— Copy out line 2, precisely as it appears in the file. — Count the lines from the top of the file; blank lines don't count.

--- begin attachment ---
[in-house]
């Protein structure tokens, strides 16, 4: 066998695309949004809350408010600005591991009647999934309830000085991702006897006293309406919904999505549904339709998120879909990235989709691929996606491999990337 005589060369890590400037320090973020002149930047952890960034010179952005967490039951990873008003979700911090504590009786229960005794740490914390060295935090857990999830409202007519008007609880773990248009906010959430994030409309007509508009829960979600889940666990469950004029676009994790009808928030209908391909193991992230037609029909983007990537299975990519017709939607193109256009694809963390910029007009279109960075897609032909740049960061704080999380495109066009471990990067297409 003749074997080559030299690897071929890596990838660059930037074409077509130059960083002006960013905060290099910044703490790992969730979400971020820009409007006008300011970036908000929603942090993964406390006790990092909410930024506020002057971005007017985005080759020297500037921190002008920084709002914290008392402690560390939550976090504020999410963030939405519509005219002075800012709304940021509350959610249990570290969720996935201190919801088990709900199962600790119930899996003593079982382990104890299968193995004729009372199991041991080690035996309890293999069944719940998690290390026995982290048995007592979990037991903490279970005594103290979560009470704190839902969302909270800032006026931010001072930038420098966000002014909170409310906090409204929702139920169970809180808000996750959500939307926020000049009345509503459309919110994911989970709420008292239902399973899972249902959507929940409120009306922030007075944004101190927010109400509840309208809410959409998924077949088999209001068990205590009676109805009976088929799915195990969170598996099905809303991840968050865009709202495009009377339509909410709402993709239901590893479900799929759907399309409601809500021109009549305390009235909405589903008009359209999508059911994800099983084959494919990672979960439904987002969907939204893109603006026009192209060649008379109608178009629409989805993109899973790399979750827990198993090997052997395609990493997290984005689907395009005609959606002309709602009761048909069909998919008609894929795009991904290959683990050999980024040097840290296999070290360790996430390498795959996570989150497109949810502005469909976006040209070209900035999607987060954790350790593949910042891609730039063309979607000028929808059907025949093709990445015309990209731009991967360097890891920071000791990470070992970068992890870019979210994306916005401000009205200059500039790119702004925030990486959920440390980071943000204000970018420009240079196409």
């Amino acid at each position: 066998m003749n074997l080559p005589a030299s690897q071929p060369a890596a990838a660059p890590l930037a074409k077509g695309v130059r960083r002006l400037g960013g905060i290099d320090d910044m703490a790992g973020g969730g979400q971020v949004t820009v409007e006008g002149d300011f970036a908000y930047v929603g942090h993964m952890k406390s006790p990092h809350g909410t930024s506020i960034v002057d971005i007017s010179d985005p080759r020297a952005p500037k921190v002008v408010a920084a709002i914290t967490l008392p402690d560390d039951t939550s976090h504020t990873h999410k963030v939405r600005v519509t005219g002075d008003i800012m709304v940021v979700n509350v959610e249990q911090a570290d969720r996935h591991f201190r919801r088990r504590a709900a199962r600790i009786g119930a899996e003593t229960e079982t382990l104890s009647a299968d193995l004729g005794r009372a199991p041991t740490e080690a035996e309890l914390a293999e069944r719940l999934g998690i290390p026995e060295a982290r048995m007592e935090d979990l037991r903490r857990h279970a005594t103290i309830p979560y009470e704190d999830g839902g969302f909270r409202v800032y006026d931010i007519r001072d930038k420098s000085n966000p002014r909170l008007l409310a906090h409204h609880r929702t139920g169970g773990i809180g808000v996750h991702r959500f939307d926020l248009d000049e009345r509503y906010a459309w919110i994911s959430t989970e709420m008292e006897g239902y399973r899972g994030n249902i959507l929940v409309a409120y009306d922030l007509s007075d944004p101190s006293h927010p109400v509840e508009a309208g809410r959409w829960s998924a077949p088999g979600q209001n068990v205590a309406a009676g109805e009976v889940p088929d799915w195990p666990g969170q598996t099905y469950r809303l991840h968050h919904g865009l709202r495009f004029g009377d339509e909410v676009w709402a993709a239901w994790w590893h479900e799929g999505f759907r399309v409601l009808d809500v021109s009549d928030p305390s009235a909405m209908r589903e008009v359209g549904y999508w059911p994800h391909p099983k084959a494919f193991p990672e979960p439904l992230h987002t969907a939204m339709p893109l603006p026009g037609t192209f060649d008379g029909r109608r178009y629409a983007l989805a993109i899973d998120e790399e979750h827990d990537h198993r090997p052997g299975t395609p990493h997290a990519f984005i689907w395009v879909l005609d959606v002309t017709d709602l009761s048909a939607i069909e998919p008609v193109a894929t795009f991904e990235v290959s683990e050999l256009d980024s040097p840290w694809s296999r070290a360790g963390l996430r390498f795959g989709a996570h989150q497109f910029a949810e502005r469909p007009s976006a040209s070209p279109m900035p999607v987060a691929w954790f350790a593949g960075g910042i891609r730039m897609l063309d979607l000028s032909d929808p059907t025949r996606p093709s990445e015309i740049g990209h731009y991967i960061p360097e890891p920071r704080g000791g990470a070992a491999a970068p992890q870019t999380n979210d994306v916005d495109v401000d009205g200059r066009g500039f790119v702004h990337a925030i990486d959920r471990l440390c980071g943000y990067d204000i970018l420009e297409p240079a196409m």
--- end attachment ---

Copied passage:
């Protein structure tokens, strides 16, 4: 066998695309949004809350408010600005591991009647999934309830000085991702006897006293309406919904999505549904339709998120879909990235989709691929996606491999990337 005589060369890590400037320090973020002149930047952890960034010179952005967490039951990873008003979700911090504590009786229960005794740490914390060295935090857990999830409202007519008007609880773990248009906010959430994030409309007509508009829960979600889940666990469950004029676009994790009808928030209908391909193991992230037609029909983007990537299975990519017709939607193109256009694809963390910029007009279109960075897609032909740049960061704080999380495109066009471990990067297409 003749074997080559030299690897071929890596990838660059930037074409077509130059960083002006960013905060290099910044703490790992969730979400971020820009409007006008300011970036908000929603942090993964406390006790990092909410930024506020002057971005007017985005080759020297500037921190002008920084709002914290008392402690560390939550976090504020999410963030939405519509005219002075800012709304940021509350959610249990570290969720996935201190919801088990709900199962600790119930899996003593079982382990104890299968193995004729009372199991041991080690035996309890293999069944719940998690290390026995982290048995007592979990037991903490279970005594103290979560009470704190839902969302909270800032006026931010001072930038420098966000002014909170409310906090409204929702139920169970809180808000996750959500939307926020000049009345509503459309919110994911989970709420008292239902399973899972249902959507929940409120009306922030007075944004101190927010109400509840309208809410959409998924077949088999209001068990205590009676109805009976088929799915195990969170598996099905809303991840968050865009709202495009009377339509909410709402993709239901590893479900799929759907399309409601809500021109009549305390009235909405589903008009359209999508059911994800099983084959494919990672979960439904987002969907939204893109603006026009192209060649008379109608178009629409989805993109899973790399979750827990198993090997052997395609990493997290984005689907395009005609959606002309709602009761048909069909998919008609894929795009991904290959683990050999980024040097840290296999070290360790996430390498795959996570989150497109949810502005469909976006040209070209900035999607987060954790350790593949910042891609730039063309979607000028929808059907025949093709990445015309990209731009991967360097890891920071000791990470070992970068992890870019979210994306916005401000009205200059500039790119702004925030990486959920440390980071943000204000970018420009240079196409």